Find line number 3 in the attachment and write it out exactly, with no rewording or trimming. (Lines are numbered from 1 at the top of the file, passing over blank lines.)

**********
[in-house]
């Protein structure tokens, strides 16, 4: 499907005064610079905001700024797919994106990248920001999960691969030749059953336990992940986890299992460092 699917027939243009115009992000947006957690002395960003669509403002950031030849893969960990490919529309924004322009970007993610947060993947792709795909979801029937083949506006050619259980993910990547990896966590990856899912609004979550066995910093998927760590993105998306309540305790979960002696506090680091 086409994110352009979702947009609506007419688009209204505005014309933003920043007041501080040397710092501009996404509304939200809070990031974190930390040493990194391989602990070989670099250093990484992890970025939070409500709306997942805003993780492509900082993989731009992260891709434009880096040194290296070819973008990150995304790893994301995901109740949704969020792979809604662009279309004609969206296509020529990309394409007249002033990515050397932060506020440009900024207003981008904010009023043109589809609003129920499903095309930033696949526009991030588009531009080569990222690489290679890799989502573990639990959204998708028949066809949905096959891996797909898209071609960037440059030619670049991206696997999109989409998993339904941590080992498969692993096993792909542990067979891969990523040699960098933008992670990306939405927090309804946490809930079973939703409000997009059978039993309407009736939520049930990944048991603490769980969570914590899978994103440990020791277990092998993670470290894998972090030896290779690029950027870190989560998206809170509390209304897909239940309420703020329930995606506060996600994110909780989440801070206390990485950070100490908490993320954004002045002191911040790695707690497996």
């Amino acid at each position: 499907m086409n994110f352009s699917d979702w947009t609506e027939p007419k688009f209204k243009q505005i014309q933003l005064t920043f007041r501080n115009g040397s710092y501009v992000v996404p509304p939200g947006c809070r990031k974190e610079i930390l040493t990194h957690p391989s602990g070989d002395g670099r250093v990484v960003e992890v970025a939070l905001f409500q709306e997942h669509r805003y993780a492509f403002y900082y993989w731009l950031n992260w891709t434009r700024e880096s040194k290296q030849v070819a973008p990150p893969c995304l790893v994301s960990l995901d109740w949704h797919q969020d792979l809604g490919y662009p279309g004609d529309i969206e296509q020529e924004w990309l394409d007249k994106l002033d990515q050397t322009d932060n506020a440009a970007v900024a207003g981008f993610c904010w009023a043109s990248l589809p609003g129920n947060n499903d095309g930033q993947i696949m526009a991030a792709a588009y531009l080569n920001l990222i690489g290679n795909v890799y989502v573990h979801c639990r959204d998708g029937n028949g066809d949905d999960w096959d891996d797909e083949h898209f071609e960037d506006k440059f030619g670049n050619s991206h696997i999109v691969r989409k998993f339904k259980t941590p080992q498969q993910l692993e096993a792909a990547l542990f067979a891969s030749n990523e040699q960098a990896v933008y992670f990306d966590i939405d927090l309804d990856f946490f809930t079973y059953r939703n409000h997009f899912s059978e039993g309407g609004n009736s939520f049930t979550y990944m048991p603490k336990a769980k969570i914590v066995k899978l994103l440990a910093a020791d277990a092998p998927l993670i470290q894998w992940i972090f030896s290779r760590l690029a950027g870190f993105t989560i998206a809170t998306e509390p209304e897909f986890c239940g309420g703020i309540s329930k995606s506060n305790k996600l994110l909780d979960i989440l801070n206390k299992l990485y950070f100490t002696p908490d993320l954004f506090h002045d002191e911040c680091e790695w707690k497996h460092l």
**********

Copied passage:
């Amino acid at each position: 499907m086409n994110f352009s699917d979702w947009t609506e027939p007419k688009f209204k243009q505005i014309q933003l005064t920043f007041r501080n115009g040397s710092y501009v992000v996404p509304p939200g947006c809070r990031k974190e610079i930390l040493t990194h957690p391989s602990g070989d002395g670099r250093v990484v960003e992890v970025a939070l905001f409500q709306e997942h669509r805003y993780a492509f403002y900082y993989w731009l950031n992260w891709t434009r700024e880096s040194k290296q030849v070819a973008p990150p893969c995304l790893v994301s960990l995901d109740w949704h797919q969020d792979l809604g490919y662009p279309g004609d529309i969206e296509q020529e924004w990309l394409d007249k994106l002033d990515q050397t322009d932060n506020a440009a970007v900024a207003g981008f993610c904010w009023a043109s990248l589809p609003g129920n947060n499903d095309g930033q993947i696949m526009a991030a792709a588009y531009l080569n920001l990222i690489g290679n795909v890799y989502v573990h979801c639990r959204d998708g029937n028949g066809d949905d999960w096959d891996d797909e083949h898209f071609e960037d506006k440059f030619g670049n050619s991206h696997i999109v691969r989409k998993f339904k259980t941590p080992q498969q993910l692993e096993a792909a990547l542990f067979a891969s030749n990523e040699q960098a990896v933008y992670f990306d966590i939405d927090l309804d990856f946490f809930t079973y059953r939703n409000h997009f899912s059978e039993g309407g609004n009736s939520f049930t979550y990944m048991p603490k336990a769980k969570i914590v066995k899978l994103l440990a910093a020791d277990a092998p998927l993670i470290q894998w992940i972090f030896s290779r760590l690029a950027g870190f993105t989560i998206a809170t998306e509390p209304e897909f986890c239940g309420g703020i309540s329930k995606s506060n305790k996600l994110l909780d979960i989440l801070n206390k299992l990485y950070f100490t002696p908490d993320l954004f506090h002045d002191e911040c680091e790695w707690k497996h460092l």